Morality is indispensable: but the Divine Life, which gives itself to us and which calls us to be gods, intends for us something in which morality will be swallowed up. We are to be remade. . . . we shall find underneath it all a thing we have never yet imagined: a real man, an ageless god, a son of God, strong, radiant, wise, beautiful, and drenched in joy. 3
Moreover, even entire semester university courses have been designed to teach on this particular, that there is a common theme throughout the works of C. S. Lewis, and that is “theosis… Christianity’s ultimate end is the deification of a person”4. One of my favorite lines in The Lost Symbol on this subject was a simple statement from Peter Solomon:
“A wise man once told me,” Peter said, his voice faint now, “the only difference between you and God is that you have forgotten you are divine.”5
I want to take note of the two references to Mormonism in The Lost Symbol. The first is on page 79:
“As are many equally improbable beliefs.” Langdon often reminded his students that most modern religions included stories that did not hold up to scientific scrutiny: everything from Moses parting the Red Sea . . . to Joseph Smith using magic eyeglasses to translate the Book of Mormon from a series of gold plates he found buried in upstate New York. Wide acceptance of an idea is not proof of its validity.6
This is somewhat of a backhanded compliment. On the one hand, Langdon is saying that the stated origins of the Book of Mormon are improbable based on scientific scrutiny. On the other hand, he compares the belief to Moses parting the Red Sea, quite a miracle and one which many millions of several different faiths believe was a literal reality. What is interesting is that even though the stated origins of the Book of Mormon may not hold up to “scientific” scrutiny (and they probably never will), neither has science, or anyone else, been able to determine and explain the supposed actual origins of the complex book of 588 printed pages, produced in 60 some-odd working days, if it wasn’t translated as it claims. It is like Dan Brown producing The Lost Symbol in 60 days, instead of 6 years, and that’s giving him extra time with 79 less pages to write. Furthermore, there are references later in The Lost Symbol that indicate that the always incredulous Langdon might have began to think differently after his experiences. Warren Bellamy teaches him:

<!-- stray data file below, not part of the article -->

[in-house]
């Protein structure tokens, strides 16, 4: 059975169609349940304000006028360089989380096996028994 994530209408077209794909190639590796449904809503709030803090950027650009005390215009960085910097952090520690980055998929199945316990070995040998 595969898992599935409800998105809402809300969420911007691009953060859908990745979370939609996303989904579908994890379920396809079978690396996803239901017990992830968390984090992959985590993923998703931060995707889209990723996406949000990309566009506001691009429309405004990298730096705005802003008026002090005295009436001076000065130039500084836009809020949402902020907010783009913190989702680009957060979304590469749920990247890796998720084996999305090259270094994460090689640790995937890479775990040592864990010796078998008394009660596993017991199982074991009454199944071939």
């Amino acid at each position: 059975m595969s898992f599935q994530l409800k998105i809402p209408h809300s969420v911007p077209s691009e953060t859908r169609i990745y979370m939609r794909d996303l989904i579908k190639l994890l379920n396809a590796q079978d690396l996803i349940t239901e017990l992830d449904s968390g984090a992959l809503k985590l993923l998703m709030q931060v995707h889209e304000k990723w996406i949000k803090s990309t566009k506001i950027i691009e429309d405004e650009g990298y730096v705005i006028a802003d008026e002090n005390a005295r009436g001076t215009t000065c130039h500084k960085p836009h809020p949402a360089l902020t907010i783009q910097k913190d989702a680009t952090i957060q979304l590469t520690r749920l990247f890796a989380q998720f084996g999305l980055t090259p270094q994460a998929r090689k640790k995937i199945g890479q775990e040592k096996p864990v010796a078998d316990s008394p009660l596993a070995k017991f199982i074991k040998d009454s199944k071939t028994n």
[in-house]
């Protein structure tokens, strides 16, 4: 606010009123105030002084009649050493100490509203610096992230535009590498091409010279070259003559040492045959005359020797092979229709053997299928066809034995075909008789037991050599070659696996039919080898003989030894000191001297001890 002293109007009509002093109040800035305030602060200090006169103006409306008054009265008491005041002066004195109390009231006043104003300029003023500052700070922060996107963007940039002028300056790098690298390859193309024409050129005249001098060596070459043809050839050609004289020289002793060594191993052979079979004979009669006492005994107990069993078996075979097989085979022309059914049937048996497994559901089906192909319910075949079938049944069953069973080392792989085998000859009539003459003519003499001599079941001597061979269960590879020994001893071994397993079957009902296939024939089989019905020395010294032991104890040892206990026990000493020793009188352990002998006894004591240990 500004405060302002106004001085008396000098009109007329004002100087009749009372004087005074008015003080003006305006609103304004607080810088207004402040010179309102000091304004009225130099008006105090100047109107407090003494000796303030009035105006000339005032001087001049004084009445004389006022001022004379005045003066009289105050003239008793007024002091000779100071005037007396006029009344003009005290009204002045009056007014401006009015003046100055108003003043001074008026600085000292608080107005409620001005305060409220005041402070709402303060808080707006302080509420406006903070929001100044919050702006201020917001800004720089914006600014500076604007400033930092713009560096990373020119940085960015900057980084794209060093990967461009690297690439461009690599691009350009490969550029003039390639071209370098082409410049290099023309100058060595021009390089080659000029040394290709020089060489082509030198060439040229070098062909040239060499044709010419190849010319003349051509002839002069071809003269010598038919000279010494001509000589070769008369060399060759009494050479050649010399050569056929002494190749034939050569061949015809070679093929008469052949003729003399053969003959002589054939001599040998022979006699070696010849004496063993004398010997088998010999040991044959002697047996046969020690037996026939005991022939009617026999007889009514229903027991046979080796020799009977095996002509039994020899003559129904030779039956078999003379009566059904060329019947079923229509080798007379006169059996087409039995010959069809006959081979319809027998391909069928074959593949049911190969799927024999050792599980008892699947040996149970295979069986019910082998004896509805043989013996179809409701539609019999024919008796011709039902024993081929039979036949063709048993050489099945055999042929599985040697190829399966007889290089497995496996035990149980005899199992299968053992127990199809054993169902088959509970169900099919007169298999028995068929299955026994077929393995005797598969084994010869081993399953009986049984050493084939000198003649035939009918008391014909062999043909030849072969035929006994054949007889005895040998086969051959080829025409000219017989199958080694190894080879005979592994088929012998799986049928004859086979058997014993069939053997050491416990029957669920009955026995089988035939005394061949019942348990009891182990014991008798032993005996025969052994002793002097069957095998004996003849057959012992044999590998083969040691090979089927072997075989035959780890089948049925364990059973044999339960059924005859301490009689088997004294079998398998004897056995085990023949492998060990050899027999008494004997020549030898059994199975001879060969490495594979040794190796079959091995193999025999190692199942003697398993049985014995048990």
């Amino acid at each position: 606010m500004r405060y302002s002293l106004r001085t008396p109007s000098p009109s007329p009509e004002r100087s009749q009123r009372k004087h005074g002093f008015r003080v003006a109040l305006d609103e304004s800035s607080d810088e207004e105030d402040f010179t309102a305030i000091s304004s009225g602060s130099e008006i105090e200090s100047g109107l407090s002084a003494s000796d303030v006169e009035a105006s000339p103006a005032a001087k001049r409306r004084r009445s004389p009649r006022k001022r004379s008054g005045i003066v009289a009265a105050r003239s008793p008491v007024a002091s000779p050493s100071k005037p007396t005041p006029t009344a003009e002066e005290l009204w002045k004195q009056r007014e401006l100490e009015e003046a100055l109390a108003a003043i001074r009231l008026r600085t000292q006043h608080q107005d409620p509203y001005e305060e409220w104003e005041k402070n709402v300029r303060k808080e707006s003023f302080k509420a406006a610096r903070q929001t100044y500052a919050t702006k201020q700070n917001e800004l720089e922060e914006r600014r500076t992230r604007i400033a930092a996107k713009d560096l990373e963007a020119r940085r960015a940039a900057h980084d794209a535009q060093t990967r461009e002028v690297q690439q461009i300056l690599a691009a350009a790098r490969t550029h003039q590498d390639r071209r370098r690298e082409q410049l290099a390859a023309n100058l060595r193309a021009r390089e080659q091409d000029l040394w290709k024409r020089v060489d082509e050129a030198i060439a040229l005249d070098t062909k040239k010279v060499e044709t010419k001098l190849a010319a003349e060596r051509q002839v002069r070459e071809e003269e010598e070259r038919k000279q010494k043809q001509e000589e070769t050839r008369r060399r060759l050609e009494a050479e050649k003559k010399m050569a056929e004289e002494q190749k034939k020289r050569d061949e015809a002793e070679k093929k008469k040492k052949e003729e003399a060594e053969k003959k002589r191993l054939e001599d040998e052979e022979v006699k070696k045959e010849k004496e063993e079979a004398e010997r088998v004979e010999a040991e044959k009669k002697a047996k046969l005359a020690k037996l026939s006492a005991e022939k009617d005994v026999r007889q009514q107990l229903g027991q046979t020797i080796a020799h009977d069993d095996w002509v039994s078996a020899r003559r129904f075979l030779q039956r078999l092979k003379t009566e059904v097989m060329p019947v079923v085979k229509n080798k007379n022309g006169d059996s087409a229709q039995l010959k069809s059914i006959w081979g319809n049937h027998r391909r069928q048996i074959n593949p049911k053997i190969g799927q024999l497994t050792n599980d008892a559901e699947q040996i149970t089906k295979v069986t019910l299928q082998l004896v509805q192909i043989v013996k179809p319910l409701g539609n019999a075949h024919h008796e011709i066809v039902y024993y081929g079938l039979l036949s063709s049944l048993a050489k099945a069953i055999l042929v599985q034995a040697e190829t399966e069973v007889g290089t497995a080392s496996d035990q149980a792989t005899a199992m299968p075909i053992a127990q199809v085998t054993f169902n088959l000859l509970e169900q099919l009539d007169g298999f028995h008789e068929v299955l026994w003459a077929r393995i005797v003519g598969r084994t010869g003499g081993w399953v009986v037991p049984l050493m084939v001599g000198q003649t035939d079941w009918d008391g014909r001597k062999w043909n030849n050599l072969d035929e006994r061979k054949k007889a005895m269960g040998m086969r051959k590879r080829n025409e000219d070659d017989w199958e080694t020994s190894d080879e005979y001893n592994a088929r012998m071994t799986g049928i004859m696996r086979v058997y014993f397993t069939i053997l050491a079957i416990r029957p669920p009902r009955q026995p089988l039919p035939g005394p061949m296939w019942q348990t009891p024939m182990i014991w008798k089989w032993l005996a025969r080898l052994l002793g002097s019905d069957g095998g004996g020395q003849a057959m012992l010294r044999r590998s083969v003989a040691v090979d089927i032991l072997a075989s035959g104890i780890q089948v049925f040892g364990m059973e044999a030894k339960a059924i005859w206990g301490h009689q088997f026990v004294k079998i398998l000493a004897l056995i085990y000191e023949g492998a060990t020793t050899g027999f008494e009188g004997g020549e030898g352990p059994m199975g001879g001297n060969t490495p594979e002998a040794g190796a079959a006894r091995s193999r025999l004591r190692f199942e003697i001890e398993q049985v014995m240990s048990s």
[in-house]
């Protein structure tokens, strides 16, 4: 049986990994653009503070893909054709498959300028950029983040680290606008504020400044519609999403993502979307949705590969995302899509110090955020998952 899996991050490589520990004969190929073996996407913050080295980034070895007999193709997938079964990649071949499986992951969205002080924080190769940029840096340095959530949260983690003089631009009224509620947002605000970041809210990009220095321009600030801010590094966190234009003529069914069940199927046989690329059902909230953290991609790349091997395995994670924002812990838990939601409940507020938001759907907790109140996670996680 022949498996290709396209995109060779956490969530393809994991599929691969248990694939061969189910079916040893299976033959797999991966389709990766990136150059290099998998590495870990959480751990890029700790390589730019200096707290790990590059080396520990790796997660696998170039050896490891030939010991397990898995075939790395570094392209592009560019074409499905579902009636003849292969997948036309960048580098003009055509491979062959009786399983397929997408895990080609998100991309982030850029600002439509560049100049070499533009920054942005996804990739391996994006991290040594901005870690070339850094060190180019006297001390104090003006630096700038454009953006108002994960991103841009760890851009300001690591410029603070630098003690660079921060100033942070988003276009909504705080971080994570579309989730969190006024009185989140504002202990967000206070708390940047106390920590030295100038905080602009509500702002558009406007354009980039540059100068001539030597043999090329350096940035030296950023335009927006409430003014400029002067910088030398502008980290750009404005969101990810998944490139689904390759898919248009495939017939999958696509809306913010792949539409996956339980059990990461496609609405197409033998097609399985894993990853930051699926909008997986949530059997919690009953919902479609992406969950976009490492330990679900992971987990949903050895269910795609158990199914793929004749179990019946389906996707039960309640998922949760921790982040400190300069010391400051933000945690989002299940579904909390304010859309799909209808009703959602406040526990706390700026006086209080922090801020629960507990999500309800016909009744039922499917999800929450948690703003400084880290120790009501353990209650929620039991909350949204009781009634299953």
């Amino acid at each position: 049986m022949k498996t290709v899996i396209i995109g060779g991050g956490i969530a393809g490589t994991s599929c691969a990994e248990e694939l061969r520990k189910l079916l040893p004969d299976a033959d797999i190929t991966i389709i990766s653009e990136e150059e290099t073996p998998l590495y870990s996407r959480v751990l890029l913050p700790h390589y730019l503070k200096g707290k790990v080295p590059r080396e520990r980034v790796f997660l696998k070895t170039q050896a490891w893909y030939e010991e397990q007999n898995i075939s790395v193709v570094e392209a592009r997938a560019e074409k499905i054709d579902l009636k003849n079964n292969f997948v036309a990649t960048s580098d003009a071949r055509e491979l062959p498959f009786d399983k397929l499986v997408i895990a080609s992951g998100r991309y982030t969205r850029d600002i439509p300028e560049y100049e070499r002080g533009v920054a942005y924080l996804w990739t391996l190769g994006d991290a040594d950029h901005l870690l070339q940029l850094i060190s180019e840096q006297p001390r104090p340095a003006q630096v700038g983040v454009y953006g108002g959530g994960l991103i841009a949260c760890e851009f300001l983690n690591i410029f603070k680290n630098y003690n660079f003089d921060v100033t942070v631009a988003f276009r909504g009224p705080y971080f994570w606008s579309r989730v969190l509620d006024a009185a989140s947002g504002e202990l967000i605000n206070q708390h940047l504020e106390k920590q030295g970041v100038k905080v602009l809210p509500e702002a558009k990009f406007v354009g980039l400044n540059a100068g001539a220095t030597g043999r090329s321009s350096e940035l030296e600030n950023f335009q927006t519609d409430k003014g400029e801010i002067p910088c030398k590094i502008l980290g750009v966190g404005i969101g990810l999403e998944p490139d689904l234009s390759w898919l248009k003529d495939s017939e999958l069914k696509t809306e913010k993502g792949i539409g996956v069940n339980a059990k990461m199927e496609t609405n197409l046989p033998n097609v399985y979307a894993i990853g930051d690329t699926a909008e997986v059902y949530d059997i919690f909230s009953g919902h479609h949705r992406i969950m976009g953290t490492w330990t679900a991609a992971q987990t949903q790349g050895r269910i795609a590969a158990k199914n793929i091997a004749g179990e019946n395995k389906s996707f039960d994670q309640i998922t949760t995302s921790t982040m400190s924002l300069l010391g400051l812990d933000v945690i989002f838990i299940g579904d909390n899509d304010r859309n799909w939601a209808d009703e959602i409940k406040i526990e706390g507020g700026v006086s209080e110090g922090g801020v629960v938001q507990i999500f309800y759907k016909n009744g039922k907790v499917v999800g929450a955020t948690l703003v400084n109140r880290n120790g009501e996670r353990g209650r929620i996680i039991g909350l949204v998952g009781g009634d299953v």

“I’ve learned never to close my mind to an idea simply because it seems miraculous.”7
The other reference to Mormonism is on page 438:
…all spiritual rituals included aspects that would seem frightening if taken out of context—crucifixion reenactments, Jewish circumcision rites, Mormon baptisms of the dead, Catholic exorcisms, Islamic niqab, shamanic trance healing, the Jewish Kaparot ceremony, even the eating of the figurative body and blood of Christ.8